In 1994 and 1996 Yudashkin dressed Russia’s Olympic team. He also designed the uniforms for the Russian air company Aeroflot.  In 2008 the couturier was asked to redesign Russia’s military uniforms.  He created 85 distinct designs to outfit all the branches of the Russian army.  He strove to create looks that were functional and contemporary, while still maintaining aspects of traditional Russian dress. The soldiers in Red Square sported uniforms inspired by the first Victory Parade of 1945, among other historical influences, including Russia's Czarist past. The uniforms are of noticeably lighter materials and slimmer lines. The new uniforms were shown to then-President Vladimir Putin in January.
We made this big presentation, very exact and clear," Yudashkin said. "Our president is a very elegant man, and he understood everything.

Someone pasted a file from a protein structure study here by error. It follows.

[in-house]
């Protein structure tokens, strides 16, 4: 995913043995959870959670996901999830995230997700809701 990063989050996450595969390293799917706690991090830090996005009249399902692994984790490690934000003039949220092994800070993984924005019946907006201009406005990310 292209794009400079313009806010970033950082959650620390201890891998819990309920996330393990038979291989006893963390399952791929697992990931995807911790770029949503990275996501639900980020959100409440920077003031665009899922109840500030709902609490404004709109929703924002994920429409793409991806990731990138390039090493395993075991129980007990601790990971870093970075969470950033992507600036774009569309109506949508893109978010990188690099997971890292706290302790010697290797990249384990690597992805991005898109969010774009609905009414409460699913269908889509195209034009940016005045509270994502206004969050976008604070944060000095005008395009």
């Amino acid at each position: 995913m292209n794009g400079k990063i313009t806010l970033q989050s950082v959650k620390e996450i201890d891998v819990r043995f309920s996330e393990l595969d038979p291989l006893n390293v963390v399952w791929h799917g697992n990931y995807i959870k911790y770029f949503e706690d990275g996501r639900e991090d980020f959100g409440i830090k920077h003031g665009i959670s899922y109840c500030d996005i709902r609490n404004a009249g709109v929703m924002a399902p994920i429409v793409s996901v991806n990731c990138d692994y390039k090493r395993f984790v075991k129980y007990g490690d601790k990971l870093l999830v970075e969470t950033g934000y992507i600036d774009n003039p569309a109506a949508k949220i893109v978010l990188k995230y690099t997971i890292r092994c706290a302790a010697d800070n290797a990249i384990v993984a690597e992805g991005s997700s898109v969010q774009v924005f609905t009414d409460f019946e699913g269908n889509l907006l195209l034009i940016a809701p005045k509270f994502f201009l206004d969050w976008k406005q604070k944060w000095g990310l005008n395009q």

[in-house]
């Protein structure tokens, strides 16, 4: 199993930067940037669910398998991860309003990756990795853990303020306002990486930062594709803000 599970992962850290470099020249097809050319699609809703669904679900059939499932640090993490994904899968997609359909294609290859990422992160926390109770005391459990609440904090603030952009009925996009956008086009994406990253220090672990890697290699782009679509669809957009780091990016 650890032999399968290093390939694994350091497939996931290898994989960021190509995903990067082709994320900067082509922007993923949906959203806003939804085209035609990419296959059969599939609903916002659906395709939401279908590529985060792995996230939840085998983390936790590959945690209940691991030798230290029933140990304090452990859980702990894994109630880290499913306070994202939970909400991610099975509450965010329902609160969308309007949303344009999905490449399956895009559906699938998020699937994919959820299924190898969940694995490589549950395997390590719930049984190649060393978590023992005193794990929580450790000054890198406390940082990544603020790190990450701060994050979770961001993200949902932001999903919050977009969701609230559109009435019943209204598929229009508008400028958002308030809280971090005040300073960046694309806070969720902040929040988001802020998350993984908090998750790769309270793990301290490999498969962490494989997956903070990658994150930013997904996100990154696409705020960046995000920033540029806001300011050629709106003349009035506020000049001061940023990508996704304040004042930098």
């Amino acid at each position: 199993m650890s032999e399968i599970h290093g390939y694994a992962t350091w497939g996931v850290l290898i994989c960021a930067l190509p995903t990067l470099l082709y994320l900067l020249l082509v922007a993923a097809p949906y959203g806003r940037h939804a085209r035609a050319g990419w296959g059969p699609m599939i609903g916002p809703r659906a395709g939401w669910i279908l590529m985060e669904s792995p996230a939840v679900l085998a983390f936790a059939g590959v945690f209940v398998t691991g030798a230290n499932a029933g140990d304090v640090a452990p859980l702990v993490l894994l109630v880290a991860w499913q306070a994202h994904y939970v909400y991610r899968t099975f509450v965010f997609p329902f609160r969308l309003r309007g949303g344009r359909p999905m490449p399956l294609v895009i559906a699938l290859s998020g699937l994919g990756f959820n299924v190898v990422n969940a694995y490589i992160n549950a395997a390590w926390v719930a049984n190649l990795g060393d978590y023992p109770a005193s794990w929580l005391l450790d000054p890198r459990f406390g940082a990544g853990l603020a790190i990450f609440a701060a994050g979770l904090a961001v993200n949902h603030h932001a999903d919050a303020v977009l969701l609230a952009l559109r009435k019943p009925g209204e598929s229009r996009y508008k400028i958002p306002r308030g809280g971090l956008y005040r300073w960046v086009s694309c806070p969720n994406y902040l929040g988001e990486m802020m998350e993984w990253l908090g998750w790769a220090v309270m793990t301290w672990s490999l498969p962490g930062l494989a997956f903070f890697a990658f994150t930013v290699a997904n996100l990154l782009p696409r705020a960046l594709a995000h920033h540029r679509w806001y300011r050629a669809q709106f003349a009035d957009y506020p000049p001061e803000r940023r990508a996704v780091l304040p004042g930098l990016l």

It’s a shame that this passion and beauty are often overshadowed by political and economic crises wrote Erin Cunningham on The Daily Beast. “I think that culture always carries only positive messages,” Yudashkin says when asked his thoughts on the ongoing aggression between Russia and the Ukraine. “What’s important for me, first of all, is to be able to invite Americans to come to Moscow, [so they can experience] the real culture founded by real people, who are very far removed from politics. My wish is that design and culture help people communicate better. We have all become very politicized, which is not a really good thing. I hope that culture will help correct these misunderstandings on both sides.